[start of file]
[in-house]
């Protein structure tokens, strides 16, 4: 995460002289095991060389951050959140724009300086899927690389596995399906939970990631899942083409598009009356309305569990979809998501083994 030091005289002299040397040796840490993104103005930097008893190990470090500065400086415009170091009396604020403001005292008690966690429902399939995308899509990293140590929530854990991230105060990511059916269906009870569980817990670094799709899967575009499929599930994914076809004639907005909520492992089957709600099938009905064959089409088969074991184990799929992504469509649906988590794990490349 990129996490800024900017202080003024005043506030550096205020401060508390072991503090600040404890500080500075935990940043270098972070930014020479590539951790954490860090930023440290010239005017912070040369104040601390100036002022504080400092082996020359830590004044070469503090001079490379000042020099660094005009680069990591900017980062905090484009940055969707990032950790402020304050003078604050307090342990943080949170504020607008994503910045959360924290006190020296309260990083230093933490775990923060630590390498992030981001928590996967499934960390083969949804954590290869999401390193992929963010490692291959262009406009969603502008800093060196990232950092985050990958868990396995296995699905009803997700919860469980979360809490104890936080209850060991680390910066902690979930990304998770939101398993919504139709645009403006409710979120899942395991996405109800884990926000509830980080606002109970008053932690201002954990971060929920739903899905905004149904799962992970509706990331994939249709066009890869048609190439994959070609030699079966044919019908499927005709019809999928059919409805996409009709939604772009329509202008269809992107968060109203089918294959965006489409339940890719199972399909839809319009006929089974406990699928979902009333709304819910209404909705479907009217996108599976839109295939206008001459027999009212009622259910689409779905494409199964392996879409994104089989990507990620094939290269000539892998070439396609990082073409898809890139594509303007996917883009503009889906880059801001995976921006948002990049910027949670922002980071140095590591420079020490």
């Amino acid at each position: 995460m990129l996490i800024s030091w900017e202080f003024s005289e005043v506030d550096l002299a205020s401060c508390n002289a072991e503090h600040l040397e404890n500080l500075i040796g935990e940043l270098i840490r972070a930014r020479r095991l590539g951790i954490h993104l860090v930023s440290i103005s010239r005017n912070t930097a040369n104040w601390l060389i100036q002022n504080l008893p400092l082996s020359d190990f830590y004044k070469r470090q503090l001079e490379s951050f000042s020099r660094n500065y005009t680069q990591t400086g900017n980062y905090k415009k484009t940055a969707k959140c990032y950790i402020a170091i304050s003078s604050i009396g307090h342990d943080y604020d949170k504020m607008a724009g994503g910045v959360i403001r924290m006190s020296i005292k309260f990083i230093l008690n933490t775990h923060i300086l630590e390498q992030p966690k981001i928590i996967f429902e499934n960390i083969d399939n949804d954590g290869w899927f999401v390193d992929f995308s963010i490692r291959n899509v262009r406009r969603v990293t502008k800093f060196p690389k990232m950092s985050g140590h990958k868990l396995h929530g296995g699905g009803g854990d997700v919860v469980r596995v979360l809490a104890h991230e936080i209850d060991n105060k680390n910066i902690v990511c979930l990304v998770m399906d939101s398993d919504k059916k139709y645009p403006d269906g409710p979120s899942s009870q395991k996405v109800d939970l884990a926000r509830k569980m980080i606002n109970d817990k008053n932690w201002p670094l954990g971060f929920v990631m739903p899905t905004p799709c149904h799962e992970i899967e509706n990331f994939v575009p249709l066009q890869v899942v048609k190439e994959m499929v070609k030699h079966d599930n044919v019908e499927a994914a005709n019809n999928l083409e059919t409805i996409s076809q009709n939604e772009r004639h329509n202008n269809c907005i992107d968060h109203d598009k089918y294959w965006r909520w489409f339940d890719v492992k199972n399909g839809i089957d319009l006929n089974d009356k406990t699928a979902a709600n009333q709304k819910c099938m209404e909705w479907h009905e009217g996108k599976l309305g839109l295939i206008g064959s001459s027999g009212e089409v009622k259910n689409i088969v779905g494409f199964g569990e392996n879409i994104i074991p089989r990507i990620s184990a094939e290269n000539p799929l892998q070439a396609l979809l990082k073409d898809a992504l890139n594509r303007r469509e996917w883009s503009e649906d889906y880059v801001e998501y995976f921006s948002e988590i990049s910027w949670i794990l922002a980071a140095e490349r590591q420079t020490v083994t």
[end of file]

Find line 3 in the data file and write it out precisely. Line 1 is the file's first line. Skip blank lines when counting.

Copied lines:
């Amino acid at each position: 995460m990129l996490i800024s030091w900017e202080f003024s005289e005043v506030d550096l002299a205020s401060c508390n002289a072991e503090h600040l040397e404890n500080l500075i040796g935990e940043l270098i840490r972070a930014r020479r095991l590539g951790i954490h993104l860090v930023s440290i103005s010239r005017n912070t930097a040369n104040w601390l060389i100036q002022n504080l008893p400092l082996s020359d190990f830590y004044k070469r470090q503090l001079e490379s951050f000042s020099r660094n500065y005009t680069q990591t400086g900017n980062y905090k415009k484009t940055a969707k959140c990032y950790i402020a170091i304050s003078s604050i009396g307090h342990d943080y604020d949170k504020m607008a724009g994503g910045v959360i403001r924290m006190s020296i005292k309260f990083i230093l008690n933490t775990h923060i300086l630590e390498q992030p966690k981001i928590i996967f429902e499934n960390i083969d399939n949804d954590g290869w899927f999401v390193d992929f995308s963010i490692r291959n899509v262009r406009r969603v990293t502008k800093f060196p690389k990232m950092s985050g140590h990958k868990l396995h929530g296995g699905g009803g854990d997700v919860v469980r596995v979360l809490a104890h991230e936080i209850d060991n105060k680390n910066i902690v990511c979930l990304v998770m399906d939101s398993d919504k059916k139709y645009p403006d269906g409710p979120s899942s009870q395991k996405v109800d939970l884990a926000r509830k569980m980080i606002n109970d817990k008053n932690w201002p670094l954990g971060f929920v990631m739903p899905t905004p799709c149904h799962e992970i899967e509706n990331f994939v575009p249709l066009q890869v899942v048609k190439e994959m499929v070609k030699h079966d599930n044919v019908e499927a994914a005709n019809n999928l083409e059919t409805i996409s076809q009709n939604e772009r004639h329509n202008n269809c907005i992107d968060h109203d598009k089918y294959w965006r909520w489409f339940d890719v492992k199972n399909g839809i089957d319009l006929n089974d009356k406990t699928a979902a709600n009333q709304k819910c099938m209404e909705w479907h009905e009217g996108k599976l309305g839109l295939i206008g064959s001459s027999g009212e089409v009622k259910n689409i088969v779905g494409f199964g569990e392996n879409i994104i074991p089989r990507i990620s184990a094939e290269n000539p799929l892998q070439a396609l979809l990082k073409d898809a992504l890139n594509r303007r469509e996917w883009s503009e649906d889906y880059v801001e998501y995976f921006s948002e988590i990049s910027w949670i794990l922002a980071a140095e490349r590591q420079t020490v083994t």